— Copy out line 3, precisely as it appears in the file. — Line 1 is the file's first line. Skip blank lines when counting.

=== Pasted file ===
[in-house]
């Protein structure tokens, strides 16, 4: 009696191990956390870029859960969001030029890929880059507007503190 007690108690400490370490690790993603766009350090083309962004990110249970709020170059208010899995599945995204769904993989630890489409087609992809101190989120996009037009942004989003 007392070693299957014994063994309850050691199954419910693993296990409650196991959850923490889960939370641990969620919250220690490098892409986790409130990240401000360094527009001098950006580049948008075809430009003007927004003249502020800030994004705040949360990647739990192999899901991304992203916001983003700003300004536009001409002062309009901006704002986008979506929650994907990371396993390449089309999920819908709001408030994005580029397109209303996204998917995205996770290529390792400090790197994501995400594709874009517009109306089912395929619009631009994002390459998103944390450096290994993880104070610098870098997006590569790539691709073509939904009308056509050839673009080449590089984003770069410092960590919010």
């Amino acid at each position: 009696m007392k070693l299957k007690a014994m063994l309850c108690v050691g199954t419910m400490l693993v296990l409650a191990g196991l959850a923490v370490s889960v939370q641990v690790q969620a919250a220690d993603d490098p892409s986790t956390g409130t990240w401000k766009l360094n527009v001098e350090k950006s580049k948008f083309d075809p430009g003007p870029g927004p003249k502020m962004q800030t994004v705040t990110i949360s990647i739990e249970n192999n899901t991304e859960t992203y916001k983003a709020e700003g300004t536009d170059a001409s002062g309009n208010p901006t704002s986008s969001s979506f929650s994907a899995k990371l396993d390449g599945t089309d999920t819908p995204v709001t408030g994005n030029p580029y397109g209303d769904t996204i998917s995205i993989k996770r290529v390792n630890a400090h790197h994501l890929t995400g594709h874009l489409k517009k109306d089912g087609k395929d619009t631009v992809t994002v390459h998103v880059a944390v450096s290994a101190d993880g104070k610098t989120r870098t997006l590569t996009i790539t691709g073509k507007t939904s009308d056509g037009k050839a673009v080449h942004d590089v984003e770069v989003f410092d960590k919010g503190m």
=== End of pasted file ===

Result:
């Amino acid at each position: 009696m007392k070693l299957k007690a014994m063994l309850c108690v050691g199954t419910m400490l693993v296990l409650a191990g196991l959850a923490v370490s889960v939370q641990v690790q969620a919250a220690d993603d490098p892409s986790t956390g409130t990240w401000k766009l360094n527009v001098e350090k950006s580049k948008f083309d075809p430009g003007p870029g927004p003249k502020m962004q800030t994004v705040t990110i949360s990647i739990e249970n192999n899901t991304e859960t992203y916001k983003a709020e700003g300004t536009d170059a001409s002062g309009n208010p901006t704002s986008s969001s979506f929650s994907a899995k990371l396993d390449g599945t089309d999920t819908p995204v709001t408030g994005n030029p580029y397109g209303d769904t996204i998917s995205i993989k996770r290529v390792n630890a400090h790197h994501l890929t995400g594709h874009l489409k517009k109306d089912g087609k395929d619009t631009v992809t994002v390459h998103v880059a944390v450096s290994a101190d993880g104070k610098t989120r870098t997006l590569t996009i790539t691709g073509k507007t939904s009308d056509g037009k050839a673009v080449h942004d590089v984003e770069v989003f410092d960590k919010g503190m």